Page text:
10 years ago, remote working was a rarity that only really got offered to people with special circumstances on a case-by-case basis. However, fast-forward to 2022 and it’s predicted that 30% of the UK workforce is working remotely at least one day a week. Of course, the COVID-19 pandemic was the trigger that started this trend off, but with the UK now having no restrictions and pretty much back to normal, it looks like working from home is here to stay. In this article, we look at the future of remote working and the impact it’s having on employers and employees.
The COVID-19 pandemic hit the UK in March 2020, when we were sent into our first in a series of lockdowns. The government told everyone that if they could work from home they must do that. Initially, companies had to adapt massively as the majority weren’t set up for remote working. Millions of people across the country had to clear their dining room tables and set up desks. At the time, we thought it was a temporary fix, and many believed we’d be back in the office in a few weeks or months. However now, over two years later, a home office is a permanent fixture in most of our homes. Although most companies have gone back to the office in some capacity, a more flexible approach to working can be seen across many different industries, with companies allowing employees to work from home for at least some of the working week. And this trend is expected to continue for the foreseeable future – Prithwiraj Choudhury, an expert on remote work said that in 10 years time, remote work will simply be called ‘work’ and that offices will be used for quality time with colleagues only.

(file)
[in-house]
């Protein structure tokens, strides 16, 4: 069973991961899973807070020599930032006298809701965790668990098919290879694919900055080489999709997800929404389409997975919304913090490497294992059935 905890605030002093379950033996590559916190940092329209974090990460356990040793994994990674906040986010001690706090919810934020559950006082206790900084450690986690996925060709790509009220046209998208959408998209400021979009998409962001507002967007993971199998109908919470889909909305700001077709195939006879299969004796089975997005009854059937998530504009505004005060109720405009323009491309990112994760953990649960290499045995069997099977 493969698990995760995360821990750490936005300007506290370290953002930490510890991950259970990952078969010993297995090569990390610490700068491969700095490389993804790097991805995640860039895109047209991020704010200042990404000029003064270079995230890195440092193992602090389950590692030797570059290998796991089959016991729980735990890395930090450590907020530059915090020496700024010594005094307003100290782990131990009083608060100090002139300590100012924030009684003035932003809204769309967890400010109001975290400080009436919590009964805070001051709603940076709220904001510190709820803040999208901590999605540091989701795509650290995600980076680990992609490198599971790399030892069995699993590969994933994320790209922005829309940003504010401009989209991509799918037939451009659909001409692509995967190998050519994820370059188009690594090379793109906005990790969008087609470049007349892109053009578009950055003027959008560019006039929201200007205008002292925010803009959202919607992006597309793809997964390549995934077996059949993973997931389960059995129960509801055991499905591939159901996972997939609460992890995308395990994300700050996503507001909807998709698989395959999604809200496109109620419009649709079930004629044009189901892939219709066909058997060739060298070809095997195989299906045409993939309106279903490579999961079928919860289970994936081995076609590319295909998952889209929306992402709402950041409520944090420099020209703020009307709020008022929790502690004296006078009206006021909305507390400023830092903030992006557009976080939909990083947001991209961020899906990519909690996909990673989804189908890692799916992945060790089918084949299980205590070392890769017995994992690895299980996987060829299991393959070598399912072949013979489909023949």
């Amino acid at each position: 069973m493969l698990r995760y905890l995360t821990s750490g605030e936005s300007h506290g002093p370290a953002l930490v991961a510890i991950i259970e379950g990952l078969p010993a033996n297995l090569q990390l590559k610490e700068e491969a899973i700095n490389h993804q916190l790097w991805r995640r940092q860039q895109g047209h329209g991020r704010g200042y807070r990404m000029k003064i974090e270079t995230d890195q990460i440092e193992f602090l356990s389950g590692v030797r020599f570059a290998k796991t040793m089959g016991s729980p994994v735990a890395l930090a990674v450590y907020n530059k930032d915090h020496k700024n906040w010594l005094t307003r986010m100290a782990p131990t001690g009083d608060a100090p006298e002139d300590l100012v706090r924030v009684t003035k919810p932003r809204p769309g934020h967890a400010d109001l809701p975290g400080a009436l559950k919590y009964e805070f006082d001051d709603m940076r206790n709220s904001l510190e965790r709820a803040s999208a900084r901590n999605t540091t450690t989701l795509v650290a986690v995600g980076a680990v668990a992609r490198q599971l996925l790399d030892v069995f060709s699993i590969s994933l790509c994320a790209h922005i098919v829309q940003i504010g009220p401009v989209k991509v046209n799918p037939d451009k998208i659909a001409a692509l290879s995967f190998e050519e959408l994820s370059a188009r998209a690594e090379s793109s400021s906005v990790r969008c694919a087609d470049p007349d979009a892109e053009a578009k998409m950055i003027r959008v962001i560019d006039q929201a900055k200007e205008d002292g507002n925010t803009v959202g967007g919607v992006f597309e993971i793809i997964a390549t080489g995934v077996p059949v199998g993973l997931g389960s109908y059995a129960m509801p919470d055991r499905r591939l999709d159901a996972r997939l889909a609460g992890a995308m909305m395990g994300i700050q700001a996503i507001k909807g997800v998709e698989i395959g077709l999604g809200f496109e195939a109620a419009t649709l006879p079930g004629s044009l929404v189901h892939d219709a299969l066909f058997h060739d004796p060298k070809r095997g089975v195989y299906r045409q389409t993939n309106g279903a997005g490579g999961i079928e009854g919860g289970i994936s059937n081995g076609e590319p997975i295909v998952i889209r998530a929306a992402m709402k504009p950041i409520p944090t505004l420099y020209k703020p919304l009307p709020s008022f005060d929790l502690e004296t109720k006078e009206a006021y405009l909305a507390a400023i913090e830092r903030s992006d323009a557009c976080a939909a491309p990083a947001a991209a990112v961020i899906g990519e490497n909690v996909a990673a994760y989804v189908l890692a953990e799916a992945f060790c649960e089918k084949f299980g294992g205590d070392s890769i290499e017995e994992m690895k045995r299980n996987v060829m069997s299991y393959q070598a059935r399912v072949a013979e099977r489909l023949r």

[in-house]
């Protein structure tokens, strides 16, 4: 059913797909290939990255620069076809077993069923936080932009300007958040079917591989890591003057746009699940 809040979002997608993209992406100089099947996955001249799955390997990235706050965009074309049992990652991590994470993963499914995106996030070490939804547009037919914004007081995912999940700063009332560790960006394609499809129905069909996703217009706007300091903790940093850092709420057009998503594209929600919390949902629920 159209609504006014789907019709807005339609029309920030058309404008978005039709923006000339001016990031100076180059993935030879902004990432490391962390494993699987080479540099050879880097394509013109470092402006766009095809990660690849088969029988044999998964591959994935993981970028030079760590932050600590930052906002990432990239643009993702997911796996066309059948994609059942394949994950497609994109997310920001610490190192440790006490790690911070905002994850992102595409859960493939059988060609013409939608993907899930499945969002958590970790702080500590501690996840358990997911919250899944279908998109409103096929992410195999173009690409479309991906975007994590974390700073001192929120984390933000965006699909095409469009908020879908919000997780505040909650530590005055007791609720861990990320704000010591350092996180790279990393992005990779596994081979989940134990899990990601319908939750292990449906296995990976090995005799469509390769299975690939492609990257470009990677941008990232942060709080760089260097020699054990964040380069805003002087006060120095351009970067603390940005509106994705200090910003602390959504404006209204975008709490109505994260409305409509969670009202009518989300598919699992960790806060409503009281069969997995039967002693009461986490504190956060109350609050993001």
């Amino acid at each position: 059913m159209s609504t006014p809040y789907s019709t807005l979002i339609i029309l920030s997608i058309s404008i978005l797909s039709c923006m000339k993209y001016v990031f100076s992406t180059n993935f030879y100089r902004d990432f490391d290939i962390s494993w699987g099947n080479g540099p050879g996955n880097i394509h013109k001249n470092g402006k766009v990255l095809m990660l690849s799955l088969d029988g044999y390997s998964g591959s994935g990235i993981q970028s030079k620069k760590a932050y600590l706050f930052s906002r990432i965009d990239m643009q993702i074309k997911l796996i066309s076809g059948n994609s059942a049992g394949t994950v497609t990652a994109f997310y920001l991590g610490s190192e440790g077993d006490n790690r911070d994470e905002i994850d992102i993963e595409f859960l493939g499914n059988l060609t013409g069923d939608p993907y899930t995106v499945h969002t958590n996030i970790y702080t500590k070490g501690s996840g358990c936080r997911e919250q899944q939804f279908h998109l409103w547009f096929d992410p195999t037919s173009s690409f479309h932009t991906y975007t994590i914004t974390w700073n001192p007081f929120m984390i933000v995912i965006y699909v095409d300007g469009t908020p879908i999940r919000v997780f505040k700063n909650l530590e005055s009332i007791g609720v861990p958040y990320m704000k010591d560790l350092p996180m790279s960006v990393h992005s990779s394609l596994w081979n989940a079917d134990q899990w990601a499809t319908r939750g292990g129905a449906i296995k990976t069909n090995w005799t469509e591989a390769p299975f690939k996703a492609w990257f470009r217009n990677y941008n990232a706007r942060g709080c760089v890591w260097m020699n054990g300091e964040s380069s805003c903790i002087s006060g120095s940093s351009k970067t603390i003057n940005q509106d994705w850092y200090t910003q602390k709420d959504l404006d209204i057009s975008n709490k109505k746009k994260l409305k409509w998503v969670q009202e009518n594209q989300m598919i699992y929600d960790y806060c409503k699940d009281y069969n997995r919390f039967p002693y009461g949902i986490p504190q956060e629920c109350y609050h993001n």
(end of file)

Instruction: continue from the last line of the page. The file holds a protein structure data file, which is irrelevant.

Remote working has multiple benefits for both the employees and employers.
The change in working pattern during COVID-19 made many people question why they were required to be in the office 5 days a week. Buffer conducted a survey into remote working patterns in the UK and found that the main benefit people say they experience from remote working patterns is flexibility, both in the sense of having more time to spend in their personal lives and also in choosing where they can work from. In the same survey, 61% of respondents said that their experience with remote work has been very positive.
The introduction of the option to work from home has meant many more employees have a better work/life balance in their careers. As well as remote working, more flexible working hours have also become more common since the pandemic. All of these things contribute to employees being more satisfied with their employer.
Many of the benefits workers report from remote working are emotional such as having more time with family, to spend doing hobbies etc. However, there are other benefits too – financially, it’s estimated that the average UK employee is saving a total of £44.78 per week by working from home full time, made up of savings on travel, food etc.
Many businesses have seen the benefits of remote working not just for their employees but for the company too. In a recent survey, PwC found that one third of businesses believed they would be reducing their office size by more than 30%. Having less staff in the office also has a knock-on effect of employers making savings on things like utility bills, maintenance fees etc too.